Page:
A national framework for recovery-oriented mental health services: policy and theory

Conceptual models of recovery processes

Page last updated: 2013

In recent years, mental health services and programs throughout Australia have adopted different models for helping staff to understand personal recovery processes and how they might enable and support personal recovery. While this new national framework is not seeking to standardise the use of particular models, the following models are highlighted as useful examples.

Andresen, Oades and Caputi (2003, 2006 and 2011)

By studying personal accounts of recovery, this Australian team of researchers developed a conceptual model of recovery processes to guide research and training and to inform clinical practices. The team identified four processes involved with personal recovery.
  • Finding and maintaining hope—believing in oneself; having a sense of personal agency; optimistic about the future
  • Re-establishing a positive identity—incorporates mental health issues or mental illness but retains a positive sense of self
  • Building a meaningful life—making sense of illness or emotional distress; finding a meaning in life beyond illness; engaged in life
  • Taking responsibility and control—feeling in control of illness and distress and in control of life.

Glover (2012)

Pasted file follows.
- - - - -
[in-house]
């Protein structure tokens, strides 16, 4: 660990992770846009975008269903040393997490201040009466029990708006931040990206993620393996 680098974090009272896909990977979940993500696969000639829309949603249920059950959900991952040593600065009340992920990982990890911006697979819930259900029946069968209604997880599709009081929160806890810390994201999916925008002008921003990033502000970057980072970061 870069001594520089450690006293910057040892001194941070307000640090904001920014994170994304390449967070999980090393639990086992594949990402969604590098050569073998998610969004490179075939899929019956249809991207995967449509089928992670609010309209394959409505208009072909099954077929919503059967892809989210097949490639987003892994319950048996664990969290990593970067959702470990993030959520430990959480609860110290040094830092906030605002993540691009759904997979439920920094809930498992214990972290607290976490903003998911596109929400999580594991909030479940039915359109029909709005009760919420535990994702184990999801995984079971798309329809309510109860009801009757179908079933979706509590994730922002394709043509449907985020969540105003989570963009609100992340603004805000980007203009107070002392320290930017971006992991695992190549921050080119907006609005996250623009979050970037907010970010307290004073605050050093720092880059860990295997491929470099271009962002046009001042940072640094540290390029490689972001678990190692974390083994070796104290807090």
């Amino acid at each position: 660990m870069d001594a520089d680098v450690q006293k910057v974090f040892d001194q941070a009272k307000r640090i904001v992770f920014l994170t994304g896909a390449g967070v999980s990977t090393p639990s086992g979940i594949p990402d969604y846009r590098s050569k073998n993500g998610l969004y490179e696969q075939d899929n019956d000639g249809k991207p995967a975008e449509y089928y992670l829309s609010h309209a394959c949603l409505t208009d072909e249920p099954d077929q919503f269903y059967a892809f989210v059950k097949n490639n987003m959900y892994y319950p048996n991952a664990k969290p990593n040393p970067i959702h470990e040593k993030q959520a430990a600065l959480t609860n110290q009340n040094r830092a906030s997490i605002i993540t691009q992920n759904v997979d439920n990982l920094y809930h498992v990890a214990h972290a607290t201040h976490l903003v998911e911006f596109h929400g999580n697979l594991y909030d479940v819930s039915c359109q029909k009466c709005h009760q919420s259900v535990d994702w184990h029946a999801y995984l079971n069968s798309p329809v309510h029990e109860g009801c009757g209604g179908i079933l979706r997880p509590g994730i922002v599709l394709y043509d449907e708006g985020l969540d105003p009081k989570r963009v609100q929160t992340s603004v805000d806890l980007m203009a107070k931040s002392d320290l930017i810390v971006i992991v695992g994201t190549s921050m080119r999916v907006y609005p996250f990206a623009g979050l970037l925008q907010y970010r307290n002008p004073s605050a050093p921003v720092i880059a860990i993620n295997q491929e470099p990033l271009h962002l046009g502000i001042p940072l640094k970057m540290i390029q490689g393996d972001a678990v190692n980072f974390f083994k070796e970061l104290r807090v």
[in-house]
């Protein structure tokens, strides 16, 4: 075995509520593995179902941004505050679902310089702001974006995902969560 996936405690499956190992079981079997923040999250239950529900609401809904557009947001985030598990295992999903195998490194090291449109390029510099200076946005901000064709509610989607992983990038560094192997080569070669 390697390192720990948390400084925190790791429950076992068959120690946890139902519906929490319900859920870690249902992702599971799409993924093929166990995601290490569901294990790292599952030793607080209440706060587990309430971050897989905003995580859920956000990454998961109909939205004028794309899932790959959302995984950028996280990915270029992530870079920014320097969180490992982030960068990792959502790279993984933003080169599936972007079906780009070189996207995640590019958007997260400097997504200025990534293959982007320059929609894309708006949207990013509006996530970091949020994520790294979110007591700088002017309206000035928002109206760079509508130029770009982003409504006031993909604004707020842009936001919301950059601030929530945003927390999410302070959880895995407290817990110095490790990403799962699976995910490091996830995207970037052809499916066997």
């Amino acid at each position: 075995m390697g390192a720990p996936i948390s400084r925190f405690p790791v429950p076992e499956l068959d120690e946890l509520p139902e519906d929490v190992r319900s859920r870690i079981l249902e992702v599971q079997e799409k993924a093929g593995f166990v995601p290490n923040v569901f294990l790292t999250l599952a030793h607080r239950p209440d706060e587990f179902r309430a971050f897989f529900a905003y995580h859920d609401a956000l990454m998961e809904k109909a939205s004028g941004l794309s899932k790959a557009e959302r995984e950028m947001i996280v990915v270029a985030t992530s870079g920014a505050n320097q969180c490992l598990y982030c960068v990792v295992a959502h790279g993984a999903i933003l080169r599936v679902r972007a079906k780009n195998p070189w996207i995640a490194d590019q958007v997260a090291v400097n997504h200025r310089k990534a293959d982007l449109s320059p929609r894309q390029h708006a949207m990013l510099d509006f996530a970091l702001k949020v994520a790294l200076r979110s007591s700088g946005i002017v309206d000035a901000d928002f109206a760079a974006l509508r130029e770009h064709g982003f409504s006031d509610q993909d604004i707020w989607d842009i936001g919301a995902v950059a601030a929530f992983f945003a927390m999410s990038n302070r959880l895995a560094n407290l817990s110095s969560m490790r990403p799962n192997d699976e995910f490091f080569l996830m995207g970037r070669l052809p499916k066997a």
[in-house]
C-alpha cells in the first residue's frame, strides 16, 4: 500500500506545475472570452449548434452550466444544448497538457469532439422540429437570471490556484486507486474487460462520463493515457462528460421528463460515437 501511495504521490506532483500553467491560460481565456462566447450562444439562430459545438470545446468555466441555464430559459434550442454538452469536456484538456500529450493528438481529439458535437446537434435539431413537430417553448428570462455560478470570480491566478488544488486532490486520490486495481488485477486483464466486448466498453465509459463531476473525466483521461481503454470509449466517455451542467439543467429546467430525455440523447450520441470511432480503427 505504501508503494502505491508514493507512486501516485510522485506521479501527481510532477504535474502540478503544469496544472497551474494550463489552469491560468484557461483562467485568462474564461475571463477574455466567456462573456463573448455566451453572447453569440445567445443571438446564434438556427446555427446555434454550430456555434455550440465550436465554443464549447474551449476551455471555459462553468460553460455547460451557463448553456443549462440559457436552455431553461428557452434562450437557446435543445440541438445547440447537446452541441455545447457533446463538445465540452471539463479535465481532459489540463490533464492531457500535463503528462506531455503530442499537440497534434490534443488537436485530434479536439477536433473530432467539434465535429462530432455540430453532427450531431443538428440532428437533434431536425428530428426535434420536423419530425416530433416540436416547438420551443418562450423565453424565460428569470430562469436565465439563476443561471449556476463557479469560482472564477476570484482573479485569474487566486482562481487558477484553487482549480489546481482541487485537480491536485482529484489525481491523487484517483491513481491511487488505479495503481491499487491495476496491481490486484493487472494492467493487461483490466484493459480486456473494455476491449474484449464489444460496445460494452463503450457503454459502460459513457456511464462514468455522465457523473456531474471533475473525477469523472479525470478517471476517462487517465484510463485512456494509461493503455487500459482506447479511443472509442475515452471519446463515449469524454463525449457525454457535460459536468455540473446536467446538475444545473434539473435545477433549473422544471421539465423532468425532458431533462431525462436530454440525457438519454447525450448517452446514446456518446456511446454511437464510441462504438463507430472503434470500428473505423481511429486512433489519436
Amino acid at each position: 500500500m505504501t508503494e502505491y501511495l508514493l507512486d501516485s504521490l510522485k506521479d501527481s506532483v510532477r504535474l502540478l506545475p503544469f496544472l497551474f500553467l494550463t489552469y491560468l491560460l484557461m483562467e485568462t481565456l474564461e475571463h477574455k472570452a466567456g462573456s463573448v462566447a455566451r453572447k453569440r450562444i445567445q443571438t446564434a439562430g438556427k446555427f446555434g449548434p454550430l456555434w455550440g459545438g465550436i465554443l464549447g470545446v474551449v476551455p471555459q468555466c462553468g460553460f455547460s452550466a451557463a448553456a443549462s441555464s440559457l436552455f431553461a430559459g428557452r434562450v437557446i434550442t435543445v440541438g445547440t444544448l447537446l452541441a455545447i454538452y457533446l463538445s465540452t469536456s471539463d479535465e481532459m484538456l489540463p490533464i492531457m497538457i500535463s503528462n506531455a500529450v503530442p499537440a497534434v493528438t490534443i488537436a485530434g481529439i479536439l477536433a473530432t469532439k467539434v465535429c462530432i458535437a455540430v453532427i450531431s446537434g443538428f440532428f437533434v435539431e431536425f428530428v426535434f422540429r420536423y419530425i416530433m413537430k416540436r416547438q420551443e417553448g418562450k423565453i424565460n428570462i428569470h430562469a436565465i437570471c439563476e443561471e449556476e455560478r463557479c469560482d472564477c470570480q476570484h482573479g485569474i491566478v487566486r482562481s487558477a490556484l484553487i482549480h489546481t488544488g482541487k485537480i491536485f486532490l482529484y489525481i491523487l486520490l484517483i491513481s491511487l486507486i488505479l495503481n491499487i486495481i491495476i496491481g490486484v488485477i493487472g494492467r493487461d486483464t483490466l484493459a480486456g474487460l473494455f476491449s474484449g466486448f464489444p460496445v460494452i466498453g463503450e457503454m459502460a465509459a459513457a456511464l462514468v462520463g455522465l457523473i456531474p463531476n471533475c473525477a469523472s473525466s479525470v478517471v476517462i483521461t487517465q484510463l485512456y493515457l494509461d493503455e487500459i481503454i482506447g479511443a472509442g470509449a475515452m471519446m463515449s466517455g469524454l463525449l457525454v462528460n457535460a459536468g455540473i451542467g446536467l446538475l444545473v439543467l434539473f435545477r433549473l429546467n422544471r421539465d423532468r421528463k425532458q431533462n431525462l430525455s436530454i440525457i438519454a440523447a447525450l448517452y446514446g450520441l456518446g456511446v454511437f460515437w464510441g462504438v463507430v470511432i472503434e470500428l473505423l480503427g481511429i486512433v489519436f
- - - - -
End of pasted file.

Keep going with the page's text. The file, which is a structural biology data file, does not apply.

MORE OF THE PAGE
Glover’s model reflects the efforts that people undertake in their personal recovery journeys through a set of five processes.
  • From passive to active sense of self—moving from the passive space of being a recipient of services to reclaiming one’s strengths, attributes and abilities to restore recovery
  • From hopelessness and despair to hope—moving from a space of hopelessness and despair to one of hope
  • From others’ control to personal control and responsibility—moving from others taking responsibility for recovery to the person taking, holding and retaining responsibility
  • From alienation to discovery—‘finding meaning and purpose in the journey, doing more of what works and less of what does not work; learning from past experiences and incorporating that lesson into the present; acknowledging that journeys always have something to teach us and contribute to our sense of discovery’